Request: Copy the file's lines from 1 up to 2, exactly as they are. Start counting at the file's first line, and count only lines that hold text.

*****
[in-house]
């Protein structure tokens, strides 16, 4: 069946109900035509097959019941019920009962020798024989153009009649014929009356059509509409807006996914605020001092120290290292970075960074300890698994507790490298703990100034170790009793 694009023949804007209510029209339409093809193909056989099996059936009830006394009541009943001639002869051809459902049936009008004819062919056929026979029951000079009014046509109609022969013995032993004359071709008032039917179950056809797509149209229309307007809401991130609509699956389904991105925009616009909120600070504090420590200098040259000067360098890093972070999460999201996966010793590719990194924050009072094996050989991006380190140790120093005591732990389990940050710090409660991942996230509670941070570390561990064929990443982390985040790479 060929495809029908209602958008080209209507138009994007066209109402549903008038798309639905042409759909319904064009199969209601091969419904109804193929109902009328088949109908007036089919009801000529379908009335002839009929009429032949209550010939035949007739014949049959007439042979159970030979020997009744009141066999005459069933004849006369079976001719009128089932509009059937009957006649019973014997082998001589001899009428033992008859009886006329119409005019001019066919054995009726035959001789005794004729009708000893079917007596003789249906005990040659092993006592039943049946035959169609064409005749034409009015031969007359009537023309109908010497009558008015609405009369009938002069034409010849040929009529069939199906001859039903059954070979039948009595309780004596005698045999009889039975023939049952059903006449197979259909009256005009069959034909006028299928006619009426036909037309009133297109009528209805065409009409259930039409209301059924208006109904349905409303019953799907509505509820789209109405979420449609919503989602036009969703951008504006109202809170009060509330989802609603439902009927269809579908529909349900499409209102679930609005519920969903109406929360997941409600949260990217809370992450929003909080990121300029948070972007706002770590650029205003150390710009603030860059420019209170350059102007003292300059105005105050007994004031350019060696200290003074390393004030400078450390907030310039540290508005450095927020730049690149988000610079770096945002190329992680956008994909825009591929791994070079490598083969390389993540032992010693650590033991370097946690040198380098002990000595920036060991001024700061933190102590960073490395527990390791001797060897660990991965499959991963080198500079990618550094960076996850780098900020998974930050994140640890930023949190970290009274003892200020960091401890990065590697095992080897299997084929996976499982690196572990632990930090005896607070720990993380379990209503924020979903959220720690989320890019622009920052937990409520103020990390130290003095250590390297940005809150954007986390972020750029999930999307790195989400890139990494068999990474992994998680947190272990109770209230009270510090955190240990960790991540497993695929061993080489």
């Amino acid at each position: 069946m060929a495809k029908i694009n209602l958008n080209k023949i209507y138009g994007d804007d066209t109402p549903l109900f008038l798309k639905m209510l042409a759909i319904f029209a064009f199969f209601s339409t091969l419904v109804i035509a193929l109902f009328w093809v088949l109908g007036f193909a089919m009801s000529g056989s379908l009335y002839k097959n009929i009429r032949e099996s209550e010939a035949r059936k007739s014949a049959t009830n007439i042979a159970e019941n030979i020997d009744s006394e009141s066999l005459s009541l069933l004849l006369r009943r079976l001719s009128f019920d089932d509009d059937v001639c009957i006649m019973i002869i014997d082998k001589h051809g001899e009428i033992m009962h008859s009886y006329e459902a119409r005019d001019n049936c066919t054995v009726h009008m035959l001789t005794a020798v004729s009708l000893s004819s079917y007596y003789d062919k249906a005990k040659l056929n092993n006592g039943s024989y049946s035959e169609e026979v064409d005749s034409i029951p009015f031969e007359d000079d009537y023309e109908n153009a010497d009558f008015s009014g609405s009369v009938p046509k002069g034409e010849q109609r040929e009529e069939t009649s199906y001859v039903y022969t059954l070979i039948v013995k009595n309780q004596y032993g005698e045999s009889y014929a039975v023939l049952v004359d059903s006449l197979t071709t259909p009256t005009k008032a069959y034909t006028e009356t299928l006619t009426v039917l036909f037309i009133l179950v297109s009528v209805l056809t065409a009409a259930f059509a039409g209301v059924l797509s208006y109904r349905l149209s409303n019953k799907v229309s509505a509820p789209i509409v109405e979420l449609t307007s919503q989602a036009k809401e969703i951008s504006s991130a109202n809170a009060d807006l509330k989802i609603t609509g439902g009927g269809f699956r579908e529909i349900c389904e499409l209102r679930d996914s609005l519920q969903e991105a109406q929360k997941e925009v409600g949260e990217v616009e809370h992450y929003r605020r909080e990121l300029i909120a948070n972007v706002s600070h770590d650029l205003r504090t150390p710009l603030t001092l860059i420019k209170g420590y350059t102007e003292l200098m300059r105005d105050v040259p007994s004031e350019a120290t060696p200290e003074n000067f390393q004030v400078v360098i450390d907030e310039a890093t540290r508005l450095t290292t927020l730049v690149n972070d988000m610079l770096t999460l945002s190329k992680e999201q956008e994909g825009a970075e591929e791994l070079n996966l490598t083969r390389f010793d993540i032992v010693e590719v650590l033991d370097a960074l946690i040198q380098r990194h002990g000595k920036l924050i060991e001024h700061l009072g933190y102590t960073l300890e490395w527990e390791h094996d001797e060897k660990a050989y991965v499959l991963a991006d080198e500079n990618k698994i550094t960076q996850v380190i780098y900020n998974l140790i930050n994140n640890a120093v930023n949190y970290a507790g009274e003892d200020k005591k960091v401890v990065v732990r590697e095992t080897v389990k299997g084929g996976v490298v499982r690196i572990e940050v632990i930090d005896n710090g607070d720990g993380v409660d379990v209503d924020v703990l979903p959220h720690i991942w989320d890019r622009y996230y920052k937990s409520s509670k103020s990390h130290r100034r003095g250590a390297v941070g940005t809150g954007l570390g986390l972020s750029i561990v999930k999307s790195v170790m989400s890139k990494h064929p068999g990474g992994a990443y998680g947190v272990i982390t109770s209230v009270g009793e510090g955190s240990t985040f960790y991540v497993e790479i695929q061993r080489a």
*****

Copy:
[in-house]
């Protein structure tokens, strides 16, 4: 069946109900035509097959019941019920009962020798024989153009009649014929009356059509509409807006996914605020001092120290290292970075960074300890698994507790490298703990100034170790009793 694009023949804007209510029209339409093809193909056989099996059936009830006394009541009943001639002869051809459902049936009008004819062919056929026979029951000079009014046509109609022969013995032993004359071709008032039917179950056809797509149209229309307007809401991130609509699956389904991105925009616009909120600070504090420590200098040259000067360098890093972070999460999201996966010793590719990194924050009072094996050989991006380190140790120093005591732990389990940050710090409660991942996230509670941070570390561990064929990443982390985040790479 060929495809029908209602958008080209209507138009994007066209109402549903008038798309639905042409759909319904064009199969209601091969419904109804193929109902009328088949109908007036089919009801000529379908009335002839009929009429032949209550010939035949007739014949049959007439042979159970030979020997009744009141066999005459069933004849006369079976001719009128089932509009059937009957006649019973014997082998001589001899009428033992008859009886006329119409005019001019066919054995009726035959001789005794004729009708000893079917007596003789249906005990040659092993006592039943049946035959169609064409005749034409009015031969007359009537023309109908010497009558008015609405009369009938002069034409010849040929009529069939199906001859039903059954070979039948009595309780004596005698045999009889039975023939049952059903006449197979259909009256005009069959034909006028299928006619009426036909037309009133297109009528209805065409009409259930039409209301059924208006109904349905409303019953799907509505509820789209109405979420449609919503989602036009969703951008504006109202809170009060509330989802609603439902009927269809579908529909349900499409209102679930609005519920969903109406929360997941409600949260990217809370992450929003909080990121300029948070972007706002770590650029205003150390710009603030860059420019209170350059102007003292300059105005105050007994004031350019060696200290003074390393004030400078450390907030310039540290508005450095927020730049690149988000610079770096945002190329992680956008994909825009591929791994070079490598083969390389993540032992010693650590033991370097946690040198380098002990000595920036060991001024700061933190102590960073490395527990390791001797060897660990991965499959991963080198500079990618550094960076996850780098900020998974930050994140640890930023949190970290009274003892200020960091401890990065590697095992080897299997084929996976499982690196572990632990930090005896607070720990993380379990209503924020979903959220720690989320890019622009920052937990409520103020990390130290003095250590390297940005809150954007986390972020750029999930999307790195989400890139990494068999990474992994998680947190272990109770209230009270510090955190240990960790991540497993695929061993080489």